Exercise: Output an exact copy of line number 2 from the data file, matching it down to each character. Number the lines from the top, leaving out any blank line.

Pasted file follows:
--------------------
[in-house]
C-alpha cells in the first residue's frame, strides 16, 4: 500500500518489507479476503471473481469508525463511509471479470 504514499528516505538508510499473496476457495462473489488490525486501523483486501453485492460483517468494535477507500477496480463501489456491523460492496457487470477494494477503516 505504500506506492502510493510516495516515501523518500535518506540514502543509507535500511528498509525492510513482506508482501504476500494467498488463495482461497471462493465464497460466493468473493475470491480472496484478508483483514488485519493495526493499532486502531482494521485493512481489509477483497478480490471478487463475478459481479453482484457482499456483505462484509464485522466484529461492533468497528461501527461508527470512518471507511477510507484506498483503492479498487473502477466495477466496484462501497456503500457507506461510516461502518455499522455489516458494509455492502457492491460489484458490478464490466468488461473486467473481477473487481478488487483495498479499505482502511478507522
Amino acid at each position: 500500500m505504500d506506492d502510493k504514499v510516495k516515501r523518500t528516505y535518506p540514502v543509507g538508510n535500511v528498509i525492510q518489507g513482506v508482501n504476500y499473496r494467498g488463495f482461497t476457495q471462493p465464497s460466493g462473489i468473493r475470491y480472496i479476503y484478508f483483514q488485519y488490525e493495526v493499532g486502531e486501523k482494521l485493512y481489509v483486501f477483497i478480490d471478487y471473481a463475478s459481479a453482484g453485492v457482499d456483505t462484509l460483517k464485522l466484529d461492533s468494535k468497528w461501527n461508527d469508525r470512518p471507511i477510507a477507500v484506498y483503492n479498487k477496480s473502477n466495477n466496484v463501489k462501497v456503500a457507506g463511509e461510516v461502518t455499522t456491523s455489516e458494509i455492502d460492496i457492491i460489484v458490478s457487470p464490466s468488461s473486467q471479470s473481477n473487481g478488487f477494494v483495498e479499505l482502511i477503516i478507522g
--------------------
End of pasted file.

C-alpha cells in the first residue's frame, strides 16, 4: 500500500518489507479476503471473481469508525463511509471479470 504514499528516505538508510499473496476457495462473489488490525486501523483486501453485492460483517468494535477507500477496480463501489456491523460492496457487470477494494477503516 505504500506506492502510493510516495516515501523518500535518506540514502543509507535500511528498509525492510513482506508482501504476500494467498488463495482461497471462493465464497460466493468473493475470491480472496484478508483483514488485519493495526493499532486502531482494521485493512481489509477483497478480490471478487463475478459481479453482484457482499456483505462484509464485522466484529461492533468497528461501527461508527470512518471507511477510507484506498483503492479498487473502477466495477466496484462501497456503500457507506461510516461502518455499522455489516458494509455492502457492491460489484458490478464490466468488461473486467473481477473487481478488487483495498479499505482502511478507522